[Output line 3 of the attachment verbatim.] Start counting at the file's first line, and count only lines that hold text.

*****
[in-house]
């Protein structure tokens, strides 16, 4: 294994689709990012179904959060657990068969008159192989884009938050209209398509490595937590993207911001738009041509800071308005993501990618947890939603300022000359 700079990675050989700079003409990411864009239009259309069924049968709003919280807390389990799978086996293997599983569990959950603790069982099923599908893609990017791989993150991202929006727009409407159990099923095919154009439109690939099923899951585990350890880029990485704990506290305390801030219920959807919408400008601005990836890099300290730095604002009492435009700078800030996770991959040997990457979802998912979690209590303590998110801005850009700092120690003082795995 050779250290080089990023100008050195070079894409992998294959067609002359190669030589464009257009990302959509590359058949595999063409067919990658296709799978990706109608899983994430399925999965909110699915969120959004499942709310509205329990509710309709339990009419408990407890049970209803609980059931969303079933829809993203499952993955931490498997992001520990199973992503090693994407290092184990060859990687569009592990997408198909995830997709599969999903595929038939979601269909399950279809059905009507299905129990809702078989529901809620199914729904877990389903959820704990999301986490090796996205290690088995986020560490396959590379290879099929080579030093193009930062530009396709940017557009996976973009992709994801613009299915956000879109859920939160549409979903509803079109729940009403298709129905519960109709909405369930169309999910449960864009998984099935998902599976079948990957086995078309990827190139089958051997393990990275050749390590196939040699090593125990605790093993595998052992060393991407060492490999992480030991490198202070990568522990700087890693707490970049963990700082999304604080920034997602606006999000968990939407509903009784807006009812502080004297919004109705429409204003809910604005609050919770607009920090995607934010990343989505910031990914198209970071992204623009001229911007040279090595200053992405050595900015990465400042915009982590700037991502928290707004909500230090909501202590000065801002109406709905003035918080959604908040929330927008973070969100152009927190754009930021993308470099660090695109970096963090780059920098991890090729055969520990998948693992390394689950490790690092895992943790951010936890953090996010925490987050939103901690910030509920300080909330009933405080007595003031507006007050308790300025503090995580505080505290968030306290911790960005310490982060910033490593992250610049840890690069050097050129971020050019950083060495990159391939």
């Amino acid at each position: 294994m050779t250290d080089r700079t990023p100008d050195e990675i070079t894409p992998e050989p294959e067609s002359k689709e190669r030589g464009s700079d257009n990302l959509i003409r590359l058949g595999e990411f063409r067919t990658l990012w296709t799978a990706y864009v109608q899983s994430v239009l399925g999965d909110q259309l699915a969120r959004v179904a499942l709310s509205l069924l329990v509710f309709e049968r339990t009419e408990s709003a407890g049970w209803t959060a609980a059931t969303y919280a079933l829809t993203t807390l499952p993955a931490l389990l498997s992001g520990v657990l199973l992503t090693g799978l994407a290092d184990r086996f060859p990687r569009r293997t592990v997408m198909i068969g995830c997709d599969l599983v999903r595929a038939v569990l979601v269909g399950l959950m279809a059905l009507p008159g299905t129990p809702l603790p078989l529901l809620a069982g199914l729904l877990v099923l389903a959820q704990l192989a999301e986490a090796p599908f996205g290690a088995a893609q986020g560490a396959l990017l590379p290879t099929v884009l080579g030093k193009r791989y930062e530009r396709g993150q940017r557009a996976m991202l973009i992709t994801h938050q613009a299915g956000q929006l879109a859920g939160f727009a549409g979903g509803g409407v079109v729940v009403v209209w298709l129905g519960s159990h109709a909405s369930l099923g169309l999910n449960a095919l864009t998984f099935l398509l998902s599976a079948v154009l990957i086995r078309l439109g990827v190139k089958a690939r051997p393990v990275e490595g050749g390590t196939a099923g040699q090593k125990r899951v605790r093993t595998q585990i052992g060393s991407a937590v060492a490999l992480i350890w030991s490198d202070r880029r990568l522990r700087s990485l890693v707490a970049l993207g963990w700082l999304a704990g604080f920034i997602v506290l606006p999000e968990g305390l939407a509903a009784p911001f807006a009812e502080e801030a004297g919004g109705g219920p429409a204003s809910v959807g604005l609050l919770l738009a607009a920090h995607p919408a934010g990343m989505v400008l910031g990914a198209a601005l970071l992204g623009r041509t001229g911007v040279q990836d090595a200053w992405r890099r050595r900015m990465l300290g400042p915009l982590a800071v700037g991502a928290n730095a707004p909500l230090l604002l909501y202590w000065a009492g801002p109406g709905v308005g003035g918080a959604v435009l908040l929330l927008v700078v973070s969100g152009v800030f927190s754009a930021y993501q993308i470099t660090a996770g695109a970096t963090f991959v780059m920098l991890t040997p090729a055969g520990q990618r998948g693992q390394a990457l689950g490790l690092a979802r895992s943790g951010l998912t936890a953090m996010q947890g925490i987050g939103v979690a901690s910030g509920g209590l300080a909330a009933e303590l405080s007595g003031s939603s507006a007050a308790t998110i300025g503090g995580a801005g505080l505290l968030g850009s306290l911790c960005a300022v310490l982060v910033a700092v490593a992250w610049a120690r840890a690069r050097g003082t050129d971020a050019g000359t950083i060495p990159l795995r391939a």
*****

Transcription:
């Amino acid at each position: 294994m050779t250290d080089r700079t990023p100008d050195e990675i070079t894409p992998e050989p294959e067609s002359k689709e190669r030589g464009s700079d257009n990302l959509i003409r590359l058949g595999e990411f063409r067919t990658l990012w296709t799978a990706y864009v109608q899983s994430v239009l399925g999965d909110q259309l699915a969120r959004v179904a499942l709310s509205l069924l329990v509710f309709e049968r339990t009419e408990s709003a407890g049970w209803t959060a609980a059931t969303y919280a079933l829809t993203t807390l499952p993955a931490l389990l498997s992001g520990v657990l199973l992503t090693g799978l994407a290092d184990r086996f060859p990687r569009r293997t592990v997408m198909i068969g995830c997709d599969l599983v999903r595929a038939v569990l979601v269909g399950l959950m279809a059905l009507p008159g299905t129990p809702l603790p078989l529901l809620a069982g199914l729904l877990v099923l389903a959820q704990l192989a999301e986490a090796p599908f996205g290690a088995a893609q986020g560490a396959l990017l590379p290879t099929v884009l080579g030093k193009r791989y930062e530009r396709g993150q940017r557009a996976m991202l973009i992709t994801h938050q613009a299915g956000q929006l879109a859920g939160f727009a549409g979903g509803g409407v079109v729940v009403v209209w298709l129905g519960s159990h109709a909405s369930l099923g169309l999910n449960a095919l864009t998984f099935l398509l998902s599976a079948v154009l990957i086995r078309l439109g990827v190139k089958a690939r051997p393990v990275e490595g050749g390590t196939a099923g040699q090593k125990r899951v605790r093993t595998q585990i052992g060393s991407a937590v060492a490999l992480i350890w030991s490198d202070r880029r990568l522990r700087s990485l890693v707490a970049l993207g963990w700082l999304a704990g604080f920034i997602v506290l606006p999000e968990g305390l939407a509903a009784p911001f807006a009812e502080e801030a004297g919004g109705g219920p429409a204003s809910v959807g604005l609050l919770l738009a607009a920090h995607p919408a934010g990343m989505v400008l910031g990914a198209a601005l970071l992204g623009r041509t001229g911007v040279q990836d090595a200053w992405r890099r050595r900015m990465l300290g400042p915009l982590a800071v700037g991502a928290n730095a707004p909500l230090l604002l909501y202590w000065a009492g801002p109406g709905v308005g003035g918080a959604v435009l908040l929330l927008v700078v973070s969100g152009v800030f927190s754009a930021y993501q993308i470099t660090a996770g695109a970096t963090f991959v780059m920098l991890t040997p090729a055969g520990q990618r998948g693992q390394a990457l689950g490790l690092a979802r895992s943790g951010l998912t936890a953090m996010q947890g925490i987050g939103v979690a901690s910030g509920g209590l300080a909330a009933e303590l405080s007595g003031s939603s507006a007050a308790t998110i300025g503090g995580a801005g505080l505290l968030g850009s306290l911790c960005a300022v310490l982060v910033a700092v490593a992250w610049a120690r840890a690069r050097g003082t050129d971020a050019g000359t950083i060495p990159l795995r391939a």